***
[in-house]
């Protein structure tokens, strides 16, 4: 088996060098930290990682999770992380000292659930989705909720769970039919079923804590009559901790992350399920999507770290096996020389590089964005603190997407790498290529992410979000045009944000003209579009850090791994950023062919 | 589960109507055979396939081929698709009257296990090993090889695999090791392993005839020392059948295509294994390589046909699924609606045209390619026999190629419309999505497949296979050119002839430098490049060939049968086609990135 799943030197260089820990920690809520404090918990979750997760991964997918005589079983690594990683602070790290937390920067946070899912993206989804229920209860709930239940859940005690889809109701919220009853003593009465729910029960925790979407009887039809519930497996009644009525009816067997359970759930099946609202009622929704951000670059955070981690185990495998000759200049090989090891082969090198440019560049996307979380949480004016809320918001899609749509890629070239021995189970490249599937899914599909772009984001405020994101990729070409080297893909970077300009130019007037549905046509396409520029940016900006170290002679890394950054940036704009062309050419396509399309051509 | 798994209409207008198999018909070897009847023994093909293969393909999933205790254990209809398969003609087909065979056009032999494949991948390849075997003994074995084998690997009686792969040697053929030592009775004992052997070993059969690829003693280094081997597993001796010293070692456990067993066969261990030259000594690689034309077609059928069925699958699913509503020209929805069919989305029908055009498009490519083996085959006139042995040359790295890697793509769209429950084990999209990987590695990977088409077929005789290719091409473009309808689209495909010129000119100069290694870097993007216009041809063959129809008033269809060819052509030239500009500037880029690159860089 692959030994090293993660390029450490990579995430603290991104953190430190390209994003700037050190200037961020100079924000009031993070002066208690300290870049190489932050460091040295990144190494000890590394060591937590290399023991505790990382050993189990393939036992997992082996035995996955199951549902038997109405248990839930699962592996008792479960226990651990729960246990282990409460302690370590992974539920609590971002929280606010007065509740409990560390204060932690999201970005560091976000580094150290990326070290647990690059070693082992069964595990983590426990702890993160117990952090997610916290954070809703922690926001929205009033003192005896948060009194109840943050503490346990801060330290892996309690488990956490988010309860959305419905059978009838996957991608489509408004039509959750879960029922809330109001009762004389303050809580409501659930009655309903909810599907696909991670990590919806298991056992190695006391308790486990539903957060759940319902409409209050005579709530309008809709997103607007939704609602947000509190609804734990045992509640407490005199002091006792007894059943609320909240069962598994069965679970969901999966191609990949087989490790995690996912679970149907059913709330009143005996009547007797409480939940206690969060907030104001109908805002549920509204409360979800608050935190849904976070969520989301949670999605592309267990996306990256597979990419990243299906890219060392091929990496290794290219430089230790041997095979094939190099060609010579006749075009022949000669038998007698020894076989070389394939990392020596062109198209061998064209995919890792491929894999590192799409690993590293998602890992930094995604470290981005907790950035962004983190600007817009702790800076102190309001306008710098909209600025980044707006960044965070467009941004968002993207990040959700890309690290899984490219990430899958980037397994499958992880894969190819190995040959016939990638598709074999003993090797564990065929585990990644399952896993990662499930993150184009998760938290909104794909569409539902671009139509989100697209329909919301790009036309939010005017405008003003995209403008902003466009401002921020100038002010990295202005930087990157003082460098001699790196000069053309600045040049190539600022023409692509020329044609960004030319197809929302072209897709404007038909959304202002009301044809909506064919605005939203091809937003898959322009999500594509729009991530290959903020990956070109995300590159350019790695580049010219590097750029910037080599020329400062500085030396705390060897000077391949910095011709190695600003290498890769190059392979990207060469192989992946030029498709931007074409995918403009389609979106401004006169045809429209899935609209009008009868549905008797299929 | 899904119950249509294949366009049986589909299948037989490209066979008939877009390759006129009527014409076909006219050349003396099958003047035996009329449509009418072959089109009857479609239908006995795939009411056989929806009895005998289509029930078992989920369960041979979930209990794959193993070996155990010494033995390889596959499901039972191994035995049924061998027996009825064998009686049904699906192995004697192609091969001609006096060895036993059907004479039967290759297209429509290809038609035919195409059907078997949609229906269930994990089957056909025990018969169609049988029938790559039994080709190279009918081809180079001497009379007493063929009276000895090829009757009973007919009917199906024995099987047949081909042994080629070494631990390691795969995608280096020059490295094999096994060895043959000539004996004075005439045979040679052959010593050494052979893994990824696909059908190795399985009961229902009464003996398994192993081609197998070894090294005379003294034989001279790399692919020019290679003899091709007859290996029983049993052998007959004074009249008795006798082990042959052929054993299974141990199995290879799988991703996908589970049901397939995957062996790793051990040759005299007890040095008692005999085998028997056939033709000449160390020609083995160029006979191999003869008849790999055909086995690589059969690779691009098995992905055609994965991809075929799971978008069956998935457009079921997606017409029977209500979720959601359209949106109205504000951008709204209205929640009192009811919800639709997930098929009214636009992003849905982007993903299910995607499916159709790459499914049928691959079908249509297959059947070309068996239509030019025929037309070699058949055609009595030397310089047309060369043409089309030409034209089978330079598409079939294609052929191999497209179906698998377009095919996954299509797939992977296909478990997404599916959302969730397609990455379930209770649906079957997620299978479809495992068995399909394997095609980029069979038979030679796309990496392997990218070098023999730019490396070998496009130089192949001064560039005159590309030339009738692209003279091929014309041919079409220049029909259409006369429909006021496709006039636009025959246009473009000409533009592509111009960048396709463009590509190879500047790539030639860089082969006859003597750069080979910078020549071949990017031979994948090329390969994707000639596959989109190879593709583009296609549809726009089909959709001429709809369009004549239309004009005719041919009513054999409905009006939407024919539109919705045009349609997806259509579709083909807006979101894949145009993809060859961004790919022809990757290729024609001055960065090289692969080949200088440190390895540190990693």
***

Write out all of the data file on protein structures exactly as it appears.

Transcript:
[in-house]
């Protein structure tokens, strides 16, 4: 088996060098930290990682999770992380000292659930989705909720769970039919079923804590009559901790992350399920999507770290096996020389590089964005603190997407790498290529992410979000045009944000003209579009850090791994950023062919 | 589960109507055979396939081929698709009257296990090993090889695999090791392993005839020392059948295509294994390589046909699924609606045209390619026999190629419309999505497949296979050119002839430098490049060939049968086609990135 799943030197260089820990920690809520404090918990979750997760991964997918005589079983690594990683602070790290937390920067946070899912993206989804229920209860709930239940859940005690889809109701919220009853003593009465729910029960925790979407009887039809519930497996009644009525009816067997359970759930099946609202009622929704951000670059955070981690185990495998000759200049090989090891082969090198440019560049996307979380949480004016809320918001899609749509890629070239021995189970490249599937899914599909772009984001405020994101990729070409080297893909970077300009130019007037549905046509396409520029940016900006170290002679890394950054940036704009062309050419396509399309051509 | 798994209409207008198999018909070897009847023994093909293969393909999933205790254990209809398969003609087909065979056009032999494949991948390849075997003994074995084998690997009686792969040697053929030592009775004992052997070993059969690829003693280094081997597993001796010293070692456990067993066969261990030259000594690689034309077609059928069925699958699913509503020209929805069919989305029908055009498009490519083996085959006139042995040359790295890697793509769209429950084990999209990987590695990977088409077929005789290719091409473009309808689209495909010129000119100069290694870097993007216009041809063959129809008033269809060819052509030239500009500037880029690159860089 692959030994090293993660390029450490990579995430603290991104953190430190390209994003700037050190200037961020100079924000009031993070002066208690300290870049190489932050460091040295990144190494000890590394060591937590290399023991505790990382050993189990393939036992997992082996035995996955199951549902038997109405248990839930699962592996008792479960226990651990729960246990282990409460302690370590992974539920609590971002929280606010007065509740409990560390204060932690999201970005560091976000580094150290990326070290647990690059070693082992069964595990983590426990702890993160117990952090997610916290954070809703922690926001929205009033003192005896948060009194109840943050503490346990801060330290892996309690488990956490988010309860959305419905059978009838996957991608489509408004039509959750879960029922809330109001009762004389303050809580409501659930009655309903909810599907696909991670990590919806298991056992190695006391308790486990539903957060759940319902409409209050005579709530309008809709997103607007939704609602947000509190609804734990045992509640407490005199002091006792007894059943609320909240069962598994069965679970969901999966191609990949087989490790995690996912679970149907059913709330009143005996009547007797409480939940206690969060907030104001109908805002549920509204409360979800608050935190849904976070969520989301949670999605592309267990996306990256597979990419990243299906890219060392091929990496290794290219430089230790041997095979094939190099060609010579006749075009022949000669038998007698020894076989070389394939990392020596062109198209061998064209995919890792491929894999590192799409690993590293998602890992930094995604470290981005907790950035962004983190600007817009702790800076102190309001306008710098909209600025980044707006960044965070467009941004968002993207990040959700890309690290899984490219990430899958980037397994499958992880894969190819190995040959016939990638598709074999003993090797564990065929585990990644399952896993990662499930993150184009998760938290909104794909569409539902671009139509989100697209329909919301790009036309939010005017405008003003995209403008902003466009401002921020100038002010990295202005930087990157003082460098001699790196000069053309600045040049190539600022023409692509020329044609960004030319197809929302072209897709404007038909959304202002009301044809909506064919605005939203091809937003898959322009999500594509729009991530290959903020990956070109995300590159350019790695580049010219590097750029910037080599020329400062500085030396705390060897000077391949910095011709190695600003290498890769190059392979990207060469192989992946030029498709931007074409995918403009389609979106401004006169045809429209899935609209009008009868549905008797299929 | 899904119950249509294949366009049986589909299948037989490209066979008939877009390759006129009527014409076909006219050349003396099958003047035996009329449509009418072959089109009857479609239908006995795939009411056989929806009895005998289509029930078992989920369960041979979930209990794959193993070996155990010494033995390889596959499901039972191994035995049924061998027996009825064998009686049904699906192995004697192609091969001609006096060895036993059907004479039967290759297209429509290809038609035919195409059907078997949609229906269930994990089957056909025990018969169609049988029938790559039994080709190279009918081809180079001497009379007493063929009276000895090829009757009973007919009917199906024995099987047949081909042994080629070494631990390691795969995608280096020059490295094999096994060895043959000539004996004075005439045979040679052959010593050494052979893994990824696909059908190795399985009961229902009464003996398994192993081609197998070894090294005379003294034989001279790399692919020019290679003899091709007859290996029983049993052998007959004074009249008795006798082990042959052929054993299974141990199995290879799988991703996908589970049901397939995957062996790793051990040759005299007890040095008692005999085998028997056939033709000449160390020609083995160029006979191999003869008849790999055909086995690589059969690779691009098995992905055609994965991809075929799971978008069956998935457009079921997606017409029977209500979720959601359209949106109205504000951008709204209205929640009192009811919800639709997930098929009214636009992003849905982007993903299910995607499916159709790459499914049928691959079908249509297959059947070309068996239509030019025929037309070699058949055609009595030397310089047309060369043409089309030409034209089978330079598409079939294609052929191999497209179906698998377009095919996954299509797939992977296909478990997404599916959302969730397609990455379930209770649906079957997620299978479809495992068995399909394997095609980029069979038979030679796309990496392997990218070098023999730019490396070998496009130089192949001064560039005159590309030339009738692209003279091929014309041919079409220049029909259409006369429909006021496709006039636009025959246009473009000409533009592509111009960048396709463009590509190879500047790539030639860089082969006859003597750069080979910078020549071949990017031979994948090329390969994707000639596959989109190879593709583009296609549809726009089909959709001429709809369009004549239309004009005719041919009513054999409905009006939407024919539109919705045009349609997806259509579709083909807006979101894949145009993809060859961004790919022809990757290729024609001055960065090289692969080949200088440190390895540190990693």